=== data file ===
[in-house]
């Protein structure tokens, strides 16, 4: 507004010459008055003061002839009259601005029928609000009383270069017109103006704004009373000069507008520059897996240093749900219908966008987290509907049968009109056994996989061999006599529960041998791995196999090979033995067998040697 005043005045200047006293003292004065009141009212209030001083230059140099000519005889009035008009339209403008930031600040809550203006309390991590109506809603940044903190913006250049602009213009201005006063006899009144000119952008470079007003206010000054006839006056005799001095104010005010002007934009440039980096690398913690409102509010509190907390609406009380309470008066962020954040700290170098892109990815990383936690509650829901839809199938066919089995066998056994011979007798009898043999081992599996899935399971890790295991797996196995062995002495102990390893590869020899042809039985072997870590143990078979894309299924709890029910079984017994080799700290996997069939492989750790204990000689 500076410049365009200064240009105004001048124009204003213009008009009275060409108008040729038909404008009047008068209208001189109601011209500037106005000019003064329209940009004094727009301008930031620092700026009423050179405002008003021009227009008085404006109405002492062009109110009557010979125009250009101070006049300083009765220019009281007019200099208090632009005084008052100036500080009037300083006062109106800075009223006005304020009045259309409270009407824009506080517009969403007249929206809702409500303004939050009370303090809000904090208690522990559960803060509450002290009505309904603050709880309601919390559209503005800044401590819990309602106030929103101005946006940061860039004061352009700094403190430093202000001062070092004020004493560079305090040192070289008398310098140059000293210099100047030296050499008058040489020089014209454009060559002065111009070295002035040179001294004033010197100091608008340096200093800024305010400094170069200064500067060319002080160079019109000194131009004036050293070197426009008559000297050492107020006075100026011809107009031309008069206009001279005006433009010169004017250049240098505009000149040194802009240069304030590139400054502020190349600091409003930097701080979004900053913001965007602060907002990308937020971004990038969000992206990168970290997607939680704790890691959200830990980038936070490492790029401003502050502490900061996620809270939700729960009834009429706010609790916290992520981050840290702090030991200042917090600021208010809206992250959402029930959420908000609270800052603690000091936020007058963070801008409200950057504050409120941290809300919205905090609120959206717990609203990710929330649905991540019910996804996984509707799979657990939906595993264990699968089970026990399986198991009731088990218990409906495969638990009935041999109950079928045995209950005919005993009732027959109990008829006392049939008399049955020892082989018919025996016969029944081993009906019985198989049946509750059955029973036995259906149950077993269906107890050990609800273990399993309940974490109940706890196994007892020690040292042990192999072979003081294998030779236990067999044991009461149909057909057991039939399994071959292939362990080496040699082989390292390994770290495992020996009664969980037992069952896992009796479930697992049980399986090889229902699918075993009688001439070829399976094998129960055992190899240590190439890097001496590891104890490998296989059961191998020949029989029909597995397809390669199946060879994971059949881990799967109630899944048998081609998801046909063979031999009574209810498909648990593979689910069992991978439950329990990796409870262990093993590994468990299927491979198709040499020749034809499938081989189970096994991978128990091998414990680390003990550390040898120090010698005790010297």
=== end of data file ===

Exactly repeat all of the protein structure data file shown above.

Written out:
[in-house]
């Protein structure tokens, strides 16, 4: 507004010459008055003061002839009259601005029928609000009383270069017109103006704004009373000069507008520059897996240093749900219908966008987290509907049968009109056994996989061999006599529960041998791995196999090979033995067998040697 005043005045200047006293003292004065009141009212209030001083230059140099000519005889009035008009339209403008930031600040809550203006309390991590109506809603940044903190913006250049602009213009201005006063006899009144000119952008470079007003206010000054006839006056005799001095104010005010002007934009440039980096690398913690409102509010509190907390609406009380309470008066962020954040700290170098892109990815990383936690509650829901839809199938066919089995066998056994011979007798009898043999081992599996899935399971890790295991797996196995062995002495102990390893590869020899042809039985072997870590143990078979894309299924709890029910079984017994080799700290996997069939492989750790204990000689 500076410049365009200064240009105004001048124009204003213009008009009275060409108008040729038909404008009047008068209208001189109601011209500037106005000019003064329209940009004094727009301008930031620092700026009423050179405002008003021009227009008085404006109405002492062009109110009557010979125009250009101070006049300083009765220019009281007019200099208090632009005084008052100036500080009037300083006062109106800075009223006005304020009045259309409270009407824009506080517009969403007249929206809702409500303004939050009370303090809000904090208690522990559960803060509450002290009505309904603050709880309601919390559209503005800044401590819990309602106030929103101005946006940061860039004061352009700094403190430093202000001062070092004020004493560079305090040192070289008398310098140059000293210099100047030296050499008058040489020089014209454009060559002065111009070295002035040179001294004033010197100091608008340096200093800024305010400094170069200064500067060319002080160079019109000194131009004036050293070197426009008559000297050492107020006075100026011809107009031309008069206009001279005006433009010169004017250049240098505009000149040194802009240069304030590139400054502020190349600091409003930097701080979004900053913001965007602060907002990308937020971004990038969000992206990168970290997607939680704790890691959200830990980038936070490492790029401003502050502490900061996620809270939700729960009834009429706010609790916290992520981050840290702090030991200042917090600021208010809206992250959402029930959420908000609270800052603690000091936020007058963070801008409200950057504050409120941290809300919205905090609120959206717990609203990710929330649905991540019910996804996984509707799979657990939906595993264990699968089970026990399986198991009731088990218990409906495969638990009935041999109950079928045995209950005919005993009732027959109990008829006392049939008399049955020892082989018919025996016969029944081993009906019985198989049946509750059955029973036995259906149950077993269906107890050990609800273990399993309940974490109940706890196994007892020690040292042990192999072979003081294998030779236990067999044991009461149909057909057991039939399994071959292939362990080496040699082989390292390994770290495992020996009664969980037992069952896992009796479930697992049980399986090889229902699918075993009688001439070829399976094998129960055992190899240590190439890097001496590891104890490998296989059961191998020949029989029909597995397809390669199946060879994971059949881990799967109630899944048998081609998801046909063979031999009574209810498909648990593979689910069992991978439950329990990796409870262990093993590994468990299927491979198709040499020749034809499938081989189970096994991978128990091998414990680390003990550390040898120090010698005790010297």